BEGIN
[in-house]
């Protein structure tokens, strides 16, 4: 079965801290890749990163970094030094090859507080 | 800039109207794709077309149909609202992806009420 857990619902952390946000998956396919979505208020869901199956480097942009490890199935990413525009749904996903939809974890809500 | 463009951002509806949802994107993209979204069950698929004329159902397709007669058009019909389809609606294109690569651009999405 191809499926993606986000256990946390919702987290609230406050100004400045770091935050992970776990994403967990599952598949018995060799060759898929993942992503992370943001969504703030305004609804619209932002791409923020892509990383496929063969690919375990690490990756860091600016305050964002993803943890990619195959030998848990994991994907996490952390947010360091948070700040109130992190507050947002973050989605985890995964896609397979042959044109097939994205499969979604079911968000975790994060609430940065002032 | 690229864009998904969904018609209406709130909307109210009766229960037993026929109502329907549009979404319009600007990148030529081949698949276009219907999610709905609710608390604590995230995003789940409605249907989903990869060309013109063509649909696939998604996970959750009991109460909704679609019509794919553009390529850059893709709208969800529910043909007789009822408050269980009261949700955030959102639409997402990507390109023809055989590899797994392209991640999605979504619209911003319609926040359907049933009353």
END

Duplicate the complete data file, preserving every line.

[in-house]
């Protein structure tokens, strides 16, 4: 079965801290890749990163970094030094090859507080 | 800039109207794709077309149909609202992806009420 857990619902952390946000998956396919979505208020869901199956480097942009490890199935990413525009749904996903939809974890809500 | 463009951002509806949802994107993209979204069950698929004329159902397709007669058009019909389809609606294109690569651009999405 191809499926993606986000256990946390919702987290609230406050100004400045770091935050992970776990994403967990599952598949018995060799060759898929993942992503992370943001969504703030305004609804619209932002791409923020892509990383496929063969690919375990690490990756860091600016305050964002993803943890990619195959030998848990994991994907996490952390947010360091948070700040109130992190507050947002973050989605985890995964896609397979042959044109097939994205499969979604079911968000975790994060609430940065002032 | 690229864009998904969904018609209406709130909307109210009766229960037993026929109502329907549009979404319009600007990148030529081949698949276009219907999610709905609710608390604590995230995003789940409605249907989903990869060309013109063509649909696939998604996970959750009991109460909704679609019509794919553009390529850059893709709208969800529910043909007789009822408050269980009261949700955030959102639409997402990507390109023809055989590899797994392209991640999605979504619209911003319609926040359907049933009353």